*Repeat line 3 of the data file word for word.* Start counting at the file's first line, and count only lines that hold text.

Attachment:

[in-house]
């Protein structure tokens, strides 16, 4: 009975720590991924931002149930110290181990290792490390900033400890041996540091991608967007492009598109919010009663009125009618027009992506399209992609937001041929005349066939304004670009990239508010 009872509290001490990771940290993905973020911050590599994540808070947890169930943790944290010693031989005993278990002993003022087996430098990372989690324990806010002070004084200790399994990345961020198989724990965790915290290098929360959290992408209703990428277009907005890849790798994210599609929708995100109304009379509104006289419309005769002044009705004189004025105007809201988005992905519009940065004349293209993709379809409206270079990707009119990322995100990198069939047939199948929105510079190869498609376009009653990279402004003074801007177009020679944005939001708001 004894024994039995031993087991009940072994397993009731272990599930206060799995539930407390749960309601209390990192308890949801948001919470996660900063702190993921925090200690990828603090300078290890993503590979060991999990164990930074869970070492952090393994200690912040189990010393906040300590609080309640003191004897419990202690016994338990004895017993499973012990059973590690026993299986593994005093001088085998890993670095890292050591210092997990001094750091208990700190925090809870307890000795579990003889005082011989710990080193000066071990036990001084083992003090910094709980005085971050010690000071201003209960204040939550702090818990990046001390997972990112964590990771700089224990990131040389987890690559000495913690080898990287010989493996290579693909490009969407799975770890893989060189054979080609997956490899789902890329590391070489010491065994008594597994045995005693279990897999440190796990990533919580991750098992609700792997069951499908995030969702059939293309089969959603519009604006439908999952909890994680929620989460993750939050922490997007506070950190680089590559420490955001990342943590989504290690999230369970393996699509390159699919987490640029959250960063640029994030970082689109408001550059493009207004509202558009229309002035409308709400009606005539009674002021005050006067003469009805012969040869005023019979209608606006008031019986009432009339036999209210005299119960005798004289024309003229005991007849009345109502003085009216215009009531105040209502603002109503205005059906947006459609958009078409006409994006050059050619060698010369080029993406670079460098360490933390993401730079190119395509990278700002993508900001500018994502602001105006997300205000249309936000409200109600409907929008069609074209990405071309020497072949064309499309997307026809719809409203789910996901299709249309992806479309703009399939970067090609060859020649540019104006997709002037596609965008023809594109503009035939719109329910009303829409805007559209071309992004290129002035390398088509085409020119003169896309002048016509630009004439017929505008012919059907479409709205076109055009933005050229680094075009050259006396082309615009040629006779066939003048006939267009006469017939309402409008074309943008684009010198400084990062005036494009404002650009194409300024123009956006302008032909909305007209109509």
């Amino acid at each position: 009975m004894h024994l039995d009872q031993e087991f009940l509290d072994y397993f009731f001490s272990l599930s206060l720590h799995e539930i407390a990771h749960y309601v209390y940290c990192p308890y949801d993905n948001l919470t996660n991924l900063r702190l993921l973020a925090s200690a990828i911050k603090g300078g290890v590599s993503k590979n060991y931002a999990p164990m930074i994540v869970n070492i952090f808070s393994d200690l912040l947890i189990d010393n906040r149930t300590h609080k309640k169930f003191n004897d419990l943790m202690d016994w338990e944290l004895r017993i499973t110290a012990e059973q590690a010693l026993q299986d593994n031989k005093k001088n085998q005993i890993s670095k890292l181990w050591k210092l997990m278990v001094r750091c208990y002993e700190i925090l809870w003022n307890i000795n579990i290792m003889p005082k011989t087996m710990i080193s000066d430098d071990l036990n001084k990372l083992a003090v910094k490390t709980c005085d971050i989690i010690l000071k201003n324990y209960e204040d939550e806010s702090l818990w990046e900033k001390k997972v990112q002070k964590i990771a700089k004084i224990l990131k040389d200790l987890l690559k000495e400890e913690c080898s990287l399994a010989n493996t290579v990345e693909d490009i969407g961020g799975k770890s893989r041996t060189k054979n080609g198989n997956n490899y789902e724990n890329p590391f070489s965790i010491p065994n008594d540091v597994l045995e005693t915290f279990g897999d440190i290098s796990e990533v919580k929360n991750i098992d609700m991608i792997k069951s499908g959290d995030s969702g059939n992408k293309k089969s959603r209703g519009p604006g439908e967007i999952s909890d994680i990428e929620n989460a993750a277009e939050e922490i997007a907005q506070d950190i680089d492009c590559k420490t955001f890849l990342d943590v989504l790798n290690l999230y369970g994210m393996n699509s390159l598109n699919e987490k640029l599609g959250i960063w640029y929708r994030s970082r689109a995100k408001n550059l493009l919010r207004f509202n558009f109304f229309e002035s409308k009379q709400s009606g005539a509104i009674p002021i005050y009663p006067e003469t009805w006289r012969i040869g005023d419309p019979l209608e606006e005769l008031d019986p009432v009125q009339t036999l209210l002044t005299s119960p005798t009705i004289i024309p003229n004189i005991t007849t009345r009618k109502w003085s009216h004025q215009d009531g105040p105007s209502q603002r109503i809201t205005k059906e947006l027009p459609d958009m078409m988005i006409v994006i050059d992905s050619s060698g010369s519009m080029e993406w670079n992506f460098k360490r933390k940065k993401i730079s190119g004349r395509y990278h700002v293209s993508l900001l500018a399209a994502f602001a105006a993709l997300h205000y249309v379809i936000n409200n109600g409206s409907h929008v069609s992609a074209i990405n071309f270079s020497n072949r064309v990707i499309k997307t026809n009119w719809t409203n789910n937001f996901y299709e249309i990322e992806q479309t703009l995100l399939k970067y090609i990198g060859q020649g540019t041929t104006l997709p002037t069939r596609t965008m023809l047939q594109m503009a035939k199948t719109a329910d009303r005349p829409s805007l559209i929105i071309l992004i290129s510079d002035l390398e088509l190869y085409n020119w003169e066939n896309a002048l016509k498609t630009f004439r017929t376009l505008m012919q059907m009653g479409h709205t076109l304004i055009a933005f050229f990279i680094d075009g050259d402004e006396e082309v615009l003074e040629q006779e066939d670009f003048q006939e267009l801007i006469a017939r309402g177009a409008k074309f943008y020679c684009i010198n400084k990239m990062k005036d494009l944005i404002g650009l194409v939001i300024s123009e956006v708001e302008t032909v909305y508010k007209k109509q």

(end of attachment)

């Amino acid at each position: 009975m004894h024994l039995d009872q031993e087991f009940l509290d072994y397993f009731f001490s272990l599930s206060l720590h799995e539930i407390a990771h749960y309601v209390y940290c990192p308890y949801d993905n948001l919470t996660n991924l900063r702190l993921l973020a925090s200690a990828i911050k603090g300078g290890v590599s993503k590979n060991y931002a999990p164990m930074i994540v869970n070492i952090f808070s393994d200690l912040l947890i189990d010393n906040r149930t300590h609080k309640k169930f003191n004897d419990l943790m202690d016994w338990e944290l004895r017993i499973t110290a012990e059973q590690a010693l026993q299986d593994n031989k005093k001088n085998q005993i890993s670095k890292l181990w050591k210092l997990m278990v001094r750091c208990y002993e700190i925090l809870w003022n307890i000795n579990i290792m003889p005082k011989t087996m710990i080193s000066d430098d071990l036990n001084k990372l083992a003090v910094k490390t709980c005085d971050i989690i010690l000071k201003n324990y209960e204040d939550e806010s702090l818990w990046e900033k001390k997972v990112q002070k964590i990771a700089k004084i224990l990131k040389d200790l987890l690559k000495e400890e913690c080898s990287l399994a010989n493996t290579v990345e693909d490009i969407g961020g799975k770890s893989r041996t060189k054979n080609g198989n997956n490899y789902e724990n890329p590391f070489s965790i010491p065994n008594d540091v597994l045995e005693t915290f279990g897999d440190i290098s796990e990533v919580k929360n991750i098992d609700m991608i792997k069951s499908g959290d995030s969702g059939n992408k293309k089969s959603r209703g519009p604006g439908e967007i999952s909890d994680i990428e929620n989460a993750a277009e939050e922490i997007a907005q506070d950190i680089d492009c590559k420490t955001f890849l990342d943590v989504l790798n290690l999230y369970g994210m393996n699509s390159l598109n699919e987490k640029l599609g959250i960063w640029y929708r994030s970082r689109a995100k408001n550059l493009l919010r207004f509202n558009f109304f229309e002035s409308k009379q709400s009606g005539a509104i009674p002021i005050y009663p006067e003469t009805w006289r012969i040869g005023d419309p019979l209608e606006e005769l008031d019986p009432v009125q009339t036999l209210l002044t005299s119960p005798t009705i004289i024309p003229n004189i005991t007849t009345r009618k109502w003085s009216h004025q215009d009531g105040p105007s209502q603002r109503i809201t205005k059906e947006l027009p459609d958009m078409m988005i006409v994006i050059d992905s050619s060698g010369s519009m080029e993406w670079n992506f460098k360490r933390k940065k993401i730079s190119g004349r395509y990278h700002v293209s993508l900001l500018a399209a994502f602001a105006a993709l997300h205000y249309v379809i936000n409200n109600g409206s409907h929008v069609s992609a074209i990405n071309f270079s020497n072949r064309v990707i499309k997307t026809n009119w719809t409203n789910n937001f996901y299709e249309i990322e992806q479309t703009l995100l399939k970067y090609i990198g060859q020649g540019t041929t104006l997709p002037t069939r596609t965008m023809l047939q594109m503009a035939k199948t719109a329910d009303r005349p829409s805007l559209i929105i071309l992004i290129s510079d002035l390398e088509l190869y085409n020119w003169e066939n896309a002048l016509k498609t630009f004439r017929t376009l505008m012919q059907m009653g479409h709205t076109l304004i055009a933005f050229f990279i680094d075009g050259d402004e006396e082309v615009l003074e040629q006779e066939d670009f003048q006939e267009l801007i006469a017939r309402g177009a409008k074309f943008y020679c684009i010198n400084k990239m990062k005036d494009l944005i404002g650009l194409v939001i300024s123009e956006v708001e302008t032909v909305y508010k007209k109509q």